Strengths – The Four DISC Behavioral Styles | CCC Blog Strengths

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This is a Monday blog series; our regular coaching blog will be published on Thursday’s.

In the previous blog the four DISC styles were explained.  Now consider the strengths and challenges for each.

Dominance – High “D” Style

Dominance Styles often prefer strong, directive management and operational tendencies and work quickly and impressively by themselves. They try to shape their environments to overcome obstacles en route to their accomplishments. They demand maximum freedom to manage themselves and others, using their leadership skills to become winners. Additionally, Dominance Styles often have good directive and delegation skills. This matches their motivating need to have control over things. If they could delegate their exercise regimens or visits to the dentist’s office, they probably would.

These assertive types tend to appear cool, independent, and competitive. They opt for measurable results, including their personal worth, determined by individual track records. Of all the behavioral types, they like and initiate change the most. Some symbolize this personality type with a lion – a leader, an authority. At the least, they may have the inner desire to be #1, the star, or the chief.

Influence – High “I” Style

The Influence Style’s primary strengths are their enthusiasm, persuasiveness, and friendliness. They are idea people who can get others caught up in their dreams. With great persuasion, they influence others and shape their environments by building alliances to accomplish results. Then they seek nods and comments of approval and recognition for those results. If compliments don’t come, Influence Styles may invent their own. “Well, Harry, I just feel like patting myself on the back today for a job well done!” They are stimulating, talkative, and communicative. Often, this style is associated with a dolphin -playful, sociable, and talkative.

Steadiness – High “S” Style

An American icon, Mr. Rogers, was a classic example of a low-keyed, sincere, Steadiness Style. He visited millions of homes each day via TV for decades, with the same routine and endearing, heartfelt connection with his viewers. People still reminisce about his soothing voice and comforting delivery. His manner had a unique way of adding a sense of stability, calmness, and reassurance to everyone, regardless of age.

Like Mr. Rogers, other Steadiness Styles also naturally are easy to get along with, preferring stable relationships that don’t jeopardize anyone, especially themselves. The Steadiness Style may be represented by the koala with its accompanying slower, Steadiness pace, relaxed disposition, and appearance of approachability and warmth. These styles tend to plan diligently and follow through completely, helping them to routinely plug along with predictability and avoid surprises.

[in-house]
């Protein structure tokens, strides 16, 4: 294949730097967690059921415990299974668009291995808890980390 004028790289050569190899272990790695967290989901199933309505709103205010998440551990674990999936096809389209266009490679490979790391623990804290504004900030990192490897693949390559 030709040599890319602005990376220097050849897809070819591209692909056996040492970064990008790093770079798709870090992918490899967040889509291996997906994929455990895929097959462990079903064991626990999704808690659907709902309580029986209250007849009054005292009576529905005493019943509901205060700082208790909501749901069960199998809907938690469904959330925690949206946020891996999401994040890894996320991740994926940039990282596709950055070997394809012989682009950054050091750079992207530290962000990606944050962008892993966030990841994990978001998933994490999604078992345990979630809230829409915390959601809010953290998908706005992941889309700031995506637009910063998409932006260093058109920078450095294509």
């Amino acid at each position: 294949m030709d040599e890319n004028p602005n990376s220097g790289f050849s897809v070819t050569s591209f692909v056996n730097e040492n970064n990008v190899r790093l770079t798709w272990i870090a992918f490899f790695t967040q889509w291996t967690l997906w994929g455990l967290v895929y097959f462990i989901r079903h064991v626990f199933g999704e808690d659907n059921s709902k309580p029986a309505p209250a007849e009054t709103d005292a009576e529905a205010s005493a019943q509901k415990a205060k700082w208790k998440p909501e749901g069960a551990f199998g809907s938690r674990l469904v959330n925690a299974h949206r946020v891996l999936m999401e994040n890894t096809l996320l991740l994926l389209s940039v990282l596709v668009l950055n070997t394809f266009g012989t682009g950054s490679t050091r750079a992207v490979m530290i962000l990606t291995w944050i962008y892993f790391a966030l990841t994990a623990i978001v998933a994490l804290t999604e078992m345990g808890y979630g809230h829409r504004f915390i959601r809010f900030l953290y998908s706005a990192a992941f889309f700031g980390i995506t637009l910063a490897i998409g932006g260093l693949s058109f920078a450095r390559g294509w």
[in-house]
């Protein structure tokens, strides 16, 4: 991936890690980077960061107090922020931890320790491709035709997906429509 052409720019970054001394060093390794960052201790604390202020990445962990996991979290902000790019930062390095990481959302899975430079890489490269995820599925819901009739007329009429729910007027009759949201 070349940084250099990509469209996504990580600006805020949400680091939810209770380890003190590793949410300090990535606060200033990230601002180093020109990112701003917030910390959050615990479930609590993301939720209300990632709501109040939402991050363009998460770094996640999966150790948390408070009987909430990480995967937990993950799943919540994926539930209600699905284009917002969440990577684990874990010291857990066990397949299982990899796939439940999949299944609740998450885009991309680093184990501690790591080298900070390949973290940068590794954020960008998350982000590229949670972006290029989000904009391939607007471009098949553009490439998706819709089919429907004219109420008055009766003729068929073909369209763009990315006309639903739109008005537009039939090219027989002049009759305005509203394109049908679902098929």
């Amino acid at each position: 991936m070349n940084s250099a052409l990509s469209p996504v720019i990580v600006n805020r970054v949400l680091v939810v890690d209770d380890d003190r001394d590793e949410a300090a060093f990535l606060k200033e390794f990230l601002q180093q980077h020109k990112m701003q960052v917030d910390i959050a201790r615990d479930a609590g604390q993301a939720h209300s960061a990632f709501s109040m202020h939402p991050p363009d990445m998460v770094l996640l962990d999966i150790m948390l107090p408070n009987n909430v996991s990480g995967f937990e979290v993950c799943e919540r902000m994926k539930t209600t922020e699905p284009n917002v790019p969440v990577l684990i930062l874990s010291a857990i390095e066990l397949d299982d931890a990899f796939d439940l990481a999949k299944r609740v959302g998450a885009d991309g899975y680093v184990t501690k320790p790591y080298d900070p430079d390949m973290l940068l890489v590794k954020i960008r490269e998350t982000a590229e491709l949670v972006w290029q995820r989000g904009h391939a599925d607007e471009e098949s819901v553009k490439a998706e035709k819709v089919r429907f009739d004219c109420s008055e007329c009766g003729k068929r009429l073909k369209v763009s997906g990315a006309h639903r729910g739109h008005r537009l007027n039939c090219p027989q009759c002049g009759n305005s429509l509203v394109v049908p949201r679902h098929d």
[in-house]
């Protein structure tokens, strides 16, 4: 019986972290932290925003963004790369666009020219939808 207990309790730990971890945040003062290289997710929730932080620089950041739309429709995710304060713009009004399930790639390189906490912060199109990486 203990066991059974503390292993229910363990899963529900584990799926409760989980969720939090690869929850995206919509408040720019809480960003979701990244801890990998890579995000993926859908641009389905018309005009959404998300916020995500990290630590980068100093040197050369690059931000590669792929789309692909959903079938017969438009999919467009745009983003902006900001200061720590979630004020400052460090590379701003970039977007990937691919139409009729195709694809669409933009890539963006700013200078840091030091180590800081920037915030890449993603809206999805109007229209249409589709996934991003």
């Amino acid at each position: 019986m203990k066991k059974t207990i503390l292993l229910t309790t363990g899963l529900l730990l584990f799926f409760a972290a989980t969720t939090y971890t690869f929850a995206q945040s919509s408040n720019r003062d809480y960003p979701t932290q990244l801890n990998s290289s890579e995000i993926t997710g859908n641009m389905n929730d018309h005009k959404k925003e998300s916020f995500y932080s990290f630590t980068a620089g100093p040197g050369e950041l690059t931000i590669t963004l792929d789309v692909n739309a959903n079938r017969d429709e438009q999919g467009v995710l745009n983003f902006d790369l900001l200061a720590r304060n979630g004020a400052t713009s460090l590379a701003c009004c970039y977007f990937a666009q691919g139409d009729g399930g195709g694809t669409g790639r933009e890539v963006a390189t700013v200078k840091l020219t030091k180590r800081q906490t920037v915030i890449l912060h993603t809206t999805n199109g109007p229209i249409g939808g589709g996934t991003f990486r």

Conscientiousness – High “C” Style

Conscientiousness Style’s strengths include accuracy, dependability, independence, clarification, follow-through, and organization. They often focus on expectations (e.g., policies, processes, and procedures) and outcomes. They want to know how things work so they can evaluate how correctly and efficiently they function. Pictured as a fox, the Conscientiousness Style can be guarded, resourceful, and careful. Because they need to be right, they prefer checking processes themselves to be sure things are accurate and precise.


All styles have many powerful and positive characteristics, but all styles have traits that are not as positive and can create limitations to effectiveness and our relationships.

Dominance – High “D” Style

Some Dominance Style traits that may have an adverse effect include stubbornness, impatience, and lack of compassion. Naturally preferring to take control of others, they may have a low tolerance for the feelings, attitudes, and “inadequacies” of co-workers, subordinates, friends, families, and romantic interests.

Influence – High “I” Style

The I style’s natural weaknesses are too much involvement, impatience, being alone, and short attention spans which may cause them to become easily bored. When a little data comes in, Influence Styles tend to make sweeping generalizations. They may not check everything out, assuming someone else will do it or procrastinating because redoing something just isn’t exciting enough. When Influence Styles feel they don’t have enough stimulation and involvement, they may lose interest and look for something new again… and again… and again. When taken to an extreme, their behaviors can be seen as superficial, haphazard, erratic, and overly emotional.

Steadiness – High “S” Style

Steadiness styles have their own type of unique difficulties with speaking up, seeming to go along with others or any conditions, while inwardly, they may or may not agree. More assertive types might take advantage of this Steadiness style’s tendency to give in and avoid confrontation. Additionally, the Steadiness Style’s reluctance to express themselves can result in hurt feelings. But if they don’t express their feelings, others may never know. Their lack of assertiveness and expression can take a toll on this type’s health and well-being.

Conscientiousness – High “C” Style

The C style may suffer from a lack of moving forward and making decisions. A strong tendency toward perfectionism, when taken to an extreme, can result in “analysis paralysis,” delaying their ability to act quickly. These overly cautious traits may result in worry that the process isn’t progressing correctly or that the decision isn’t the right one, which further promotes their tendency to behave in a more critical, detached way.

In the next blog, the goals and fears for each DISC style are explored.

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